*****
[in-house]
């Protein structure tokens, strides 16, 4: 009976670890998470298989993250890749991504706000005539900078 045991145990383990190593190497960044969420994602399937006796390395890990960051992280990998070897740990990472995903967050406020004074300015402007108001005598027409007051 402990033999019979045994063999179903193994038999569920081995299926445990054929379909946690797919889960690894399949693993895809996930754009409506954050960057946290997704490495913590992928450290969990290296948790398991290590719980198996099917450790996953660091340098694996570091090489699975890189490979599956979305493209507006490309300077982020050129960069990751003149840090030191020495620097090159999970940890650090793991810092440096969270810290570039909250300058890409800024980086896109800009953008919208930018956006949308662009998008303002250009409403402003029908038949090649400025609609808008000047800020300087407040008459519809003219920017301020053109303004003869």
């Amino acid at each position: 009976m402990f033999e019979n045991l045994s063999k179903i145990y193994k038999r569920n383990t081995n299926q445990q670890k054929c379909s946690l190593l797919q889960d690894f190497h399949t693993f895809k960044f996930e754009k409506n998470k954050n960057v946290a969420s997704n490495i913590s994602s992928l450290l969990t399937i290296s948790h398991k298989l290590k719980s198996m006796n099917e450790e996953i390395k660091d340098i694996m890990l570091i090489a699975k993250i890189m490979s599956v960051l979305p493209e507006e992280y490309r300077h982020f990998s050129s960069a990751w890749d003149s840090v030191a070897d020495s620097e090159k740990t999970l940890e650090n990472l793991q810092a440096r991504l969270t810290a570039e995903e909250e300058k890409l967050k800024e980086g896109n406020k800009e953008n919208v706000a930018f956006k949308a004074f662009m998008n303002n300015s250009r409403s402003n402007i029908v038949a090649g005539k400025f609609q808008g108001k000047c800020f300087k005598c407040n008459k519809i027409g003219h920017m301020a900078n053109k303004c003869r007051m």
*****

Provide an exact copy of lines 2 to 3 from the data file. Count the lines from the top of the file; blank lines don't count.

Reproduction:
């Protein structure tokens, strides 16, 4: 009976670890998470298989993250890749991504706000005539900078 045991145990383990190593190497960044969420994602399937006796390395890990960051992280990998070897740990990472995903967050406020004074300015402007108001005598027409007051 402990033999019979045994063999179903193994038999569920081995299926445990054929379909946690797919889960690894399949693993895809996930754009409506954050960057946290997704490495913590992928450290969990290296948790398991290590719980198996099917450790996953660091340098694996570091090489699975890189490979599956979305493209507006490309300077982020050129960069990751003149840090030191020495620097090159999970940890650090793991810092440096969270810290570039909250300058890409800024980086896109800009953008919208930018956006949308662009998008303002250009409403402003029908038949090649400025609609808008000047800020300087407040008459519809003219920017301020053109303004003869």
């Amino acid at each position: 009976m402990f033999e019979n045991l045994s063999k179903i145990y193994k038999r569920n383990t081995n299926q445990q670890k054929c379909s946690l190593l797919q889960d690894f190497h399949t693993f895809k960044f996930e754009k409506n998470k954050n960057v946290a969420s997704n490495i913590s994602s992928l450290l969990t399937i290296s948790h398991k298989l290590k719980s198996m006796n099917e450790e996953i390395k660091d340098i694996m890990l570091i090489a699975k993250i890189m490979s599956v960051l979305p493209e507006e992280y490309r300077h982020f990998s050129s960069a990751w890749d003149s840090v030191a070897d020495s620097e090159k740990t999970l940890e650090n990472l793991q810092a440096r991504l969270t810290a570039e995903e909250e300058k890409l967050k800024e980086g896109n406020k800009e953008n919208v706000a930018f956006k949308a004074f662009m998008n303002n300015s250009r409403s402003n402007i029908v038949a090649g005539k400025f609609q808008g108001k000047c800020f300087k005598c407040n008459k519809i027409g003219h920017m301020a900078n053109k303004c003869r007051m």